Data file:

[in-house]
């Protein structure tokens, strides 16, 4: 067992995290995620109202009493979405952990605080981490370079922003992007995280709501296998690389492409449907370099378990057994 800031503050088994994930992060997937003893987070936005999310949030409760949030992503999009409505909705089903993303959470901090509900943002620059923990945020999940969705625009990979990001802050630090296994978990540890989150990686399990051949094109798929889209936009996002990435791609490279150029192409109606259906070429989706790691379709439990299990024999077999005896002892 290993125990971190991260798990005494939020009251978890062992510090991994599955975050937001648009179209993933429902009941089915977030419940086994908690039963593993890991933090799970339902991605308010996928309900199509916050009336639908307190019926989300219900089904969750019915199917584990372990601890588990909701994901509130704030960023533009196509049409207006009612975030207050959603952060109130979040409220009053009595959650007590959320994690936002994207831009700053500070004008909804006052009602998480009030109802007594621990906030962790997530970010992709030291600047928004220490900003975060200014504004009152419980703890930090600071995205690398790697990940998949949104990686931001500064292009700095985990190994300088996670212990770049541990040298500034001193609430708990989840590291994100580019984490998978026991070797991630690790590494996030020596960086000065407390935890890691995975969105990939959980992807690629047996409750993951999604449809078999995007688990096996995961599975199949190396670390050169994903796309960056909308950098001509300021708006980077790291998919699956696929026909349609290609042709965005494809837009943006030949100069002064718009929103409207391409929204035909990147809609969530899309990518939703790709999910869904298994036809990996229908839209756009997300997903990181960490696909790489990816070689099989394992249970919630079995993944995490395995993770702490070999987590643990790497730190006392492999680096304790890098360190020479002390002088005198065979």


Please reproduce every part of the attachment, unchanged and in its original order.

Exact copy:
[in-house]
């Protein structure tokens, strides 16, 4: 067992995290995620109202009493979405952990605080981490370079922003992007995280709501296998690389492409449907370099378990057994 800031503050088994994930992060997937003893987070936005999310949030409760949030992503999009409505909705089903993303959470901090509900943002620059923990945020999940969705625009990979990001802050630090296994978990540890989150990686399990051949094109798929889209936009996002990435791609490279150029192409109606259906070429989706790691379709439990299990024999077999005896002892 290993125990971190991260798990005494939020009251978890062992510090991994599955975050937001648009179209993933429902009941089915977030419940086994908690039963593993890991933090799970339902991605308010996928309900199509916050009336639908307190019926989300219900089904969750019915199917584990372990601890588990909701994901509130704030960023533009196509049409207006009612975030207050959603952060109130979040409220009053009595959650007590959320994690936002994207831009700053500070004008909804006052009602998480009030109802007594621990906030962790997530970010992709030291600047928004220490900003975060200014504004009152419980703890930090600071995205690398790697990940998949949104990686931001500064292009700095985990190994300088996670212990770049541990040298500034001193609430708990989840590291994100580019984490998978026991070797991630690790590494996030020596960086000065407390935890890691995975969105990939959980992807690629047996409750993951999604449809078999995007688990096996995961599975199949190396670390050169994903796309960056909308950098001509300021708006980077790291998919699956696929026909349609290609042709965005494809837009943006030949100069002064718009929103409207391409929204035909990147809609969530899309990518939703790709999910869904298994036809990996229908839209756009997300997903990181960490696909790489990816070689099989394992249970919630079995993944995490395995993770702490070999987590643990790497730190006392492999680096304790890098360190020479002390002088005198065979």